The fundamental framework for all of Paul’s theologizing, especially for “salvation in Christ,” is his eschatological understanding of present existence – as both “already” and “not yet.” With the resurrection of Christ and the gift of the promised Holy Spirit, God has already set the future inexorably in motion; thus salvation is “already.” But the consummation of salvation awaits the (now second) coming of Christ – the “Day of Christ,” Paul calls it (1:6, 10; 2:16); thus salvation has “not yet” been fully realized. The fact that the future has already begun with the coming of God himself (through Christ and the Spirit) means two crucial things for Paul: that the consummation is absolutely guaranteed, and that present existence is therefore altogether determined by this reality. That is, one’s life in the present is not conditioned or determined by present exigencies, but by the singular reality that God’s people belong to the future that has already come present. Marked by Christ’s death and resurrection and identified as God’s people by the gift of the Spirit, they live the life of the future in the present, determined by its values and perspective, no matter what their present circumstances.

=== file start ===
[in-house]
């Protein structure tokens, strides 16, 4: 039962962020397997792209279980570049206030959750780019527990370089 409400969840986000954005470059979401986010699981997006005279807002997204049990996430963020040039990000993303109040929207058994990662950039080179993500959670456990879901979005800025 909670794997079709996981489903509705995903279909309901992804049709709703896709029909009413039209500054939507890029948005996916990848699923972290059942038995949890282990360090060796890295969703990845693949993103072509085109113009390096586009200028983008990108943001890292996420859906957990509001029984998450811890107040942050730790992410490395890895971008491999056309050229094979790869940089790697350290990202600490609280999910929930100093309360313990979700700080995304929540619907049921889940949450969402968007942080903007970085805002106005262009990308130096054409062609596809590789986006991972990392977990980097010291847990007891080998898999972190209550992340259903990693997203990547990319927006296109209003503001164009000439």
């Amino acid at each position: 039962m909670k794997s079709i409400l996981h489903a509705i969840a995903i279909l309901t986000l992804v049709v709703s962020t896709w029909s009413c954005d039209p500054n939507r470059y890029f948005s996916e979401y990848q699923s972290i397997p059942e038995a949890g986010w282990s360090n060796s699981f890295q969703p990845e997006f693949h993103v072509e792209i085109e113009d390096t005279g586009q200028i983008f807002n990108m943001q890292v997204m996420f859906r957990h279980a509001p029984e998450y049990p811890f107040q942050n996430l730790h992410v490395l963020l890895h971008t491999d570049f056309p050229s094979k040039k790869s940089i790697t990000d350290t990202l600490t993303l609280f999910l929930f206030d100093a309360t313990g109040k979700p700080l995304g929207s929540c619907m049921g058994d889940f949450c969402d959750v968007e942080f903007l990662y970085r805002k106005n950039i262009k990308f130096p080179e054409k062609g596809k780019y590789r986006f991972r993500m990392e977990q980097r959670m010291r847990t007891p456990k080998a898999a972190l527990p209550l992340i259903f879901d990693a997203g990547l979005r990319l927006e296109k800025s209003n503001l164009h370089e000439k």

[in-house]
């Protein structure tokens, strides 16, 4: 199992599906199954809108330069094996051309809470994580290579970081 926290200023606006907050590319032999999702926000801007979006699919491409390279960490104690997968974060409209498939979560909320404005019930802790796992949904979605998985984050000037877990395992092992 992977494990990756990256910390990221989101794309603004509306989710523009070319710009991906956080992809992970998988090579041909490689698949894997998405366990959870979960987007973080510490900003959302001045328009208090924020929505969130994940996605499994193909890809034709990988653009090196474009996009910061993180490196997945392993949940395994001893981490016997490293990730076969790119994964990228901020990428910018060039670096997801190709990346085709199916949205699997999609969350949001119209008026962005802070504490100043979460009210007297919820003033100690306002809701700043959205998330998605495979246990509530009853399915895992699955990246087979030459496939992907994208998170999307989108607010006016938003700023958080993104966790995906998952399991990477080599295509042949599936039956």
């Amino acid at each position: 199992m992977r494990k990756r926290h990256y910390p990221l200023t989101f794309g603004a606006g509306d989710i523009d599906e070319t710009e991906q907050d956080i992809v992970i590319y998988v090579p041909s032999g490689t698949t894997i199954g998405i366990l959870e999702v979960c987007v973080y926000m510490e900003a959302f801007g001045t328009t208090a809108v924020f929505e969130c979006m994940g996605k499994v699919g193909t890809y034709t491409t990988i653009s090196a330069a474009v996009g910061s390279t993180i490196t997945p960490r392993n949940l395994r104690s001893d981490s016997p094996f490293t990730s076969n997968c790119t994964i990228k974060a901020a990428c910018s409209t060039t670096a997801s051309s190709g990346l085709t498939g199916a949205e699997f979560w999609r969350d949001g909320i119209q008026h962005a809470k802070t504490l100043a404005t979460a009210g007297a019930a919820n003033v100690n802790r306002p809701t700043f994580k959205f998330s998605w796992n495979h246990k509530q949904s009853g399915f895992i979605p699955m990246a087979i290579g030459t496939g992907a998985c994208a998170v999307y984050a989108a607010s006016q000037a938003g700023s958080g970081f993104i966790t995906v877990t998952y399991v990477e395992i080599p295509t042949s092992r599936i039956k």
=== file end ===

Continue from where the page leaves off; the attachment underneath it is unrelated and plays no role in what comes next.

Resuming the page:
Gordon Fee, Paul’s Letter to the Philippians, 50-51.